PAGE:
The other part in The Stranger that helped me to understand
existentialism better was at the end of the novel when Meursault is
sentenced to death. I don't think Meursault was an existentialist but I do
think that he faced death the way an existentialist would have.
A French writer from Algeria, Albert Camus was famous for his deep, yet concise, literary pieces. In addition to his novels, essays and plays, Camus was a journalist, and during World War II, a member of the French resistance against German occupation. His philosophy, which is described in his essay, , centers around the of the human condition. Camus was labeled as an but rejected the title.
Meursault does not feel grief for his mothers death as he believes that doing so is pointless since he, as well as Camus himself, is an atheist and an existentialist.
Meursault is placed in an indifferent world, a world that embraces absurdity and persecutes reason; such is the nature of existentialist belief, that rationalization and logic are ultimately the essence of humanity, and that societal premonitions and an irrelevant status quo serve only to perpetuate a false sense of truth....
The Stranger is philosophical literature at its baffling best—it uses a fictional story to promote or explore one specific philosophy: Absurdism, in this case. You're going to hear a lot of people saying that The Stranger is existentialist fiction, and then you're going to hear a lot of other (rather angry) people railing about how, no, Camus was adamantly not an existentialist.
Together, these labors develop into a critique of hope as a reactionary sentiment that numbs collective action in the present and propose that within the folds of war lie moments of political significance that can be recovered and thought through, in order to initiate a livable living built with the unwelcome but necessary knowledge shouldered by unreconciled survivors.
Activity: "The Stranger" & Existentialism:
Step 1: Add as many post-its as you can to each motif poster:Step 2: Write a thesis or concluding sentence that integrates all the quotes on each poster
Soren Kierkegaard -- 19th Century Danish philosopher Philosophers Who Influenced Existentialism: Friedrich Nietzsche -- 19th century German philosopher Jean Paul Sartre-- 20th century French philosopher and writer Father of existentialism.
Camus died only three years afterwards, making The Fall his final piece of fiction.
Through these three novels, as well as his other works, Camus establishes and explores several ideas of his philosophy.
Bring in an outside text for Socratic Seminar & wrote about how it relates to the themes of The Stranger
Friday, October 9th
Part II Existentialism The Stranger: Background information The Stranger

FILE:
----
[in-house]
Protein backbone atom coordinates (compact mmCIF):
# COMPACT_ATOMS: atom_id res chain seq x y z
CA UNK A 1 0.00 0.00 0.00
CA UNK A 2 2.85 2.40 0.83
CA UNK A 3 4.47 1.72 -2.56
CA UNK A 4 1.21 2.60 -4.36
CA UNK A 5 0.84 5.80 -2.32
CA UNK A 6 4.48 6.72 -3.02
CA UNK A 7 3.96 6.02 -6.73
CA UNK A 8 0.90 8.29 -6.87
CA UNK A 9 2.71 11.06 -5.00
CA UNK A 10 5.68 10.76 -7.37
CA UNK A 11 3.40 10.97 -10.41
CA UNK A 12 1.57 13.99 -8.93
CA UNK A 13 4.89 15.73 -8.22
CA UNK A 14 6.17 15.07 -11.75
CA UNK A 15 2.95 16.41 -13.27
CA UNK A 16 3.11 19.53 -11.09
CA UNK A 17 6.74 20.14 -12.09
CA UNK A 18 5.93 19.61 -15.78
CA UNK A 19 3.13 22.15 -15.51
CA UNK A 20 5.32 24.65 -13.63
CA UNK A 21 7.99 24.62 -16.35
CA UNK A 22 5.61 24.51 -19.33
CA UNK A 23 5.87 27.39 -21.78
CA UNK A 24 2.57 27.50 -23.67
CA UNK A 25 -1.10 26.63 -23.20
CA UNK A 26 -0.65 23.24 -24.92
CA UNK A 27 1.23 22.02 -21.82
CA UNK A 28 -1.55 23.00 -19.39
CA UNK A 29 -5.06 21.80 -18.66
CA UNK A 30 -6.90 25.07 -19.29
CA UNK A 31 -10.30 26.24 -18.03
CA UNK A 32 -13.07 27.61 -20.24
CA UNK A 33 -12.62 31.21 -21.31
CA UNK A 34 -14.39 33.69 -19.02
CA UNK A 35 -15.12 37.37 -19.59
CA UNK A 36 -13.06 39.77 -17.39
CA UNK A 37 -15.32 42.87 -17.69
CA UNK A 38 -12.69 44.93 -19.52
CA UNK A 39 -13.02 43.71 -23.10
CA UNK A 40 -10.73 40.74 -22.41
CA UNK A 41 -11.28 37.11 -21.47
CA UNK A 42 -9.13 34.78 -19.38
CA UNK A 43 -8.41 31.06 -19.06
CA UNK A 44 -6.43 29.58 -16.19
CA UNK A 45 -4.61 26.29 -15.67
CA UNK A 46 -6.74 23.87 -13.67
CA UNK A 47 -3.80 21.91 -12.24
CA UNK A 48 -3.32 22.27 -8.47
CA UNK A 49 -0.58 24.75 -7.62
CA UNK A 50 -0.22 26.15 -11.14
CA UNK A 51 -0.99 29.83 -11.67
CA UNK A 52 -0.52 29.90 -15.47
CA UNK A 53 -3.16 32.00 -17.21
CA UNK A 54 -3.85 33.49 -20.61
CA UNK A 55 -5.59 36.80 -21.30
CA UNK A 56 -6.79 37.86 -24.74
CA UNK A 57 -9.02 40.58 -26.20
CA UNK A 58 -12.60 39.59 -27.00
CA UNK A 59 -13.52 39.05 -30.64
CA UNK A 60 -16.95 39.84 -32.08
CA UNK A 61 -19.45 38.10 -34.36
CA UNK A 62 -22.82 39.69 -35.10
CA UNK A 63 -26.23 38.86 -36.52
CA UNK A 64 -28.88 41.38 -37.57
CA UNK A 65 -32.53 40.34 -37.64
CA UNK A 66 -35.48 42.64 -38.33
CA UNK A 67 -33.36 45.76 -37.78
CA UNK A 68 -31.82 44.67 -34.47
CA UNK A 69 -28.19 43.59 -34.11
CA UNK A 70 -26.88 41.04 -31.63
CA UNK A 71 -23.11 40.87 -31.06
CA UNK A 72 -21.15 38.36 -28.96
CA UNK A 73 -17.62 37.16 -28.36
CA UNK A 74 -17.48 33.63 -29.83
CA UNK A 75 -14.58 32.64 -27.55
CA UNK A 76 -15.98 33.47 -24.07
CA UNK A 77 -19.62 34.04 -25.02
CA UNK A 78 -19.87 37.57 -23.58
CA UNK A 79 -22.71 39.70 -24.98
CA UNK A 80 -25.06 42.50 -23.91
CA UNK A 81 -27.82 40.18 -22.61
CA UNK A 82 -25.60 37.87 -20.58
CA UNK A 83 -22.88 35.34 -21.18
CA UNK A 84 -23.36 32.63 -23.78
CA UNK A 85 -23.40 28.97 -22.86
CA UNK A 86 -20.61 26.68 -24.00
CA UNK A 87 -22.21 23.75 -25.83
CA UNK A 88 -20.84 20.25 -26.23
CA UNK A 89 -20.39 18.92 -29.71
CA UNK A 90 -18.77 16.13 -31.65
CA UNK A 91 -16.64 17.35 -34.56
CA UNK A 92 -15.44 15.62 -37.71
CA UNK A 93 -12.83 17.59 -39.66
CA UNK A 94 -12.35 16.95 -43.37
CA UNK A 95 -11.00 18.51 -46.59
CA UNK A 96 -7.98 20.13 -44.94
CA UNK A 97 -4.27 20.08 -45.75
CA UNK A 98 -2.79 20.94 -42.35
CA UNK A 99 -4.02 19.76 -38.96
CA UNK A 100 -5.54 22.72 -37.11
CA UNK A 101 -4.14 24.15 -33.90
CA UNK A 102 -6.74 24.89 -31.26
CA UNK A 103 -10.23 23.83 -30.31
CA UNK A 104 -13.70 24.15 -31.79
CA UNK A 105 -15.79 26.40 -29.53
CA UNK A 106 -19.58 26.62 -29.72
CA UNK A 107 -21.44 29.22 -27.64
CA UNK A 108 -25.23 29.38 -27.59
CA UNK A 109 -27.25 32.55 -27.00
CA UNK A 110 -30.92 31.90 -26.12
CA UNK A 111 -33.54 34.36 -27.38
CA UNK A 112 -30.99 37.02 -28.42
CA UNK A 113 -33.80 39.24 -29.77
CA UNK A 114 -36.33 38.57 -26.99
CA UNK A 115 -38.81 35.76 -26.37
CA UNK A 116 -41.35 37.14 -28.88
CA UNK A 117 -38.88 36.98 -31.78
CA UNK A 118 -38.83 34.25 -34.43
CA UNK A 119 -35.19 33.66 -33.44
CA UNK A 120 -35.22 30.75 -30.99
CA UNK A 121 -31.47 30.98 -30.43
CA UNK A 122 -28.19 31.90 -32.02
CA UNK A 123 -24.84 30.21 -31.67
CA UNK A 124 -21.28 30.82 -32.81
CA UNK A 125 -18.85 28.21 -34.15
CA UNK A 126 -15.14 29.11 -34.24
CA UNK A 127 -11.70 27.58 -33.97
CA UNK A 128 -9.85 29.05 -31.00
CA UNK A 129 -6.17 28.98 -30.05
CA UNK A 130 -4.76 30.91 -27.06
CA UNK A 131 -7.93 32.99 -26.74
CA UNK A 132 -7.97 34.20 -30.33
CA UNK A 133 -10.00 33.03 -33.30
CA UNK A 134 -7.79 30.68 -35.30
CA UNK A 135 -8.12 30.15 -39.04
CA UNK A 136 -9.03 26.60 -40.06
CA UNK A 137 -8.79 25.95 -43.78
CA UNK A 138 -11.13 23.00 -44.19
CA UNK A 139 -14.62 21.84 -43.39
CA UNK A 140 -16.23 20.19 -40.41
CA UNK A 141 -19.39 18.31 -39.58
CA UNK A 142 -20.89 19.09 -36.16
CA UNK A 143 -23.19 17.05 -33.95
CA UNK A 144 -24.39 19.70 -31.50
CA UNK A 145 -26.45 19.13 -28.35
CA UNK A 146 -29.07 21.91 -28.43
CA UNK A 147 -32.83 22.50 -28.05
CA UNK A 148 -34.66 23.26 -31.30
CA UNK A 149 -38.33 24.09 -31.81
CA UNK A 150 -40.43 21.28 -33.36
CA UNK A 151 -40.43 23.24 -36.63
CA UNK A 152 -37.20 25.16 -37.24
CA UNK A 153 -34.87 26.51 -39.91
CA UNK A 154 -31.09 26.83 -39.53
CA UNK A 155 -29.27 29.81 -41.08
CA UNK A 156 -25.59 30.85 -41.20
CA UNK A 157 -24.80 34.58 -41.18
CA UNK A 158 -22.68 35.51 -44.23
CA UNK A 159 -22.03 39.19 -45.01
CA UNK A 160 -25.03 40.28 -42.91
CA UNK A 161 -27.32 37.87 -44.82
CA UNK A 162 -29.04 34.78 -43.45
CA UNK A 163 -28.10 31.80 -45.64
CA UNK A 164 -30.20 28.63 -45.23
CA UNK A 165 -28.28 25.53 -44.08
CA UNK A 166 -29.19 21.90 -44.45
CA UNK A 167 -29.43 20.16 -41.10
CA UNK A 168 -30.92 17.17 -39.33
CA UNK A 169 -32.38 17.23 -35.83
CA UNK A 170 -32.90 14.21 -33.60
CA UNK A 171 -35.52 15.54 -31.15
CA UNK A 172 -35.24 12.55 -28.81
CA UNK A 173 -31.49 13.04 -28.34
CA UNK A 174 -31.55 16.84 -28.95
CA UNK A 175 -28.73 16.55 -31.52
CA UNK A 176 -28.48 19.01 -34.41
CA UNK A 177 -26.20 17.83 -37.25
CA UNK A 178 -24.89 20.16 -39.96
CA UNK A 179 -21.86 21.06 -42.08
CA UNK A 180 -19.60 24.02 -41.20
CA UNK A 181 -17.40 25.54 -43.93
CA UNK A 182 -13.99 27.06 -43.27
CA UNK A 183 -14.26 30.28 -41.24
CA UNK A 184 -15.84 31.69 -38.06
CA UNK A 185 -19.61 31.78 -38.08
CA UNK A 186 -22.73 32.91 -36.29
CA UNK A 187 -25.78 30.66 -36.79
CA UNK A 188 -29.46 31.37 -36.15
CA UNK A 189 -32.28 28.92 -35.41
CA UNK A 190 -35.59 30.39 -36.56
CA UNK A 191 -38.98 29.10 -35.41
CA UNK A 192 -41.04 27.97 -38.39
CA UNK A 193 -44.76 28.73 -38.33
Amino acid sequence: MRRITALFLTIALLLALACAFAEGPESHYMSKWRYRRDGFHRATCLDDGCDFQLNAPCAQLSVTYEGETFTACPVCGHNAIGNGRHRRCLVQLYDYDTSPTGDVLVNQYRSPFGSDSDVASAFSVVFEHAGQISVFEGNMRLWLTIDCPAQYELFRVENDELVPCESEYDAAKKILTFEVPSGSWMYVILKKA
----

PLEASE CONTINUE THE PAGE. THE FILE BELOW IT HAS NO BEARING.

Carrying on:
Part 1 An Existentialist is concerned with:
Freedom and responsibility of the individual
Individual’s alienation from society
Facing life without the comfort of believing in GOD (not all existentialists are atheists)
An Existentialist believes:
Happiness exists only in the present
“I think, therefore I am” (Descartes)
Nature offers beauty and misery
Life is horrible, and then you die
Death fulfills nothing What You Need to Know: Existentialism &
The Stranger Symbols of Existentialism: The Sun Where have we seen the sun's influence in Part 1?
The first is , published in 1942, which tells the story of a detached, emotionless man convicted of murder, who finds existential freedom while in prison awaiting his death.
For one, it was written by , a French thinker known for his philosophy of the absurd, a close cousin to , and his frenemy status with , another French philosopher of the mid-1900s.
But perhaps Sartre's most important idea was that of radical personal freedom—the freedom to choose. We don't know about you guys, but we see a lot of that coming through at the end of The Stranger, especially in those last few lines. Meursault declares that all he has left now is to wish for a crowd of spectators—but he doesn't. One explanation for this (and we go into more detail in Meursault's Character Analysis) is that the point isn't for Meursault to feel less alone—it's that he can choose whether or not to be less alone. That he is able to choose, that he is aware of this ability, and that this is what defines his revelation, sounds a lot like Sartre.
In many forms of Existentialism, there is no relationship between these actions. Meursault defines himself by burying his mother, and again, later, defines himself by killing the Arab—but there is nothing linking them, no essence defining Meursault other than that created momentarily by his actions.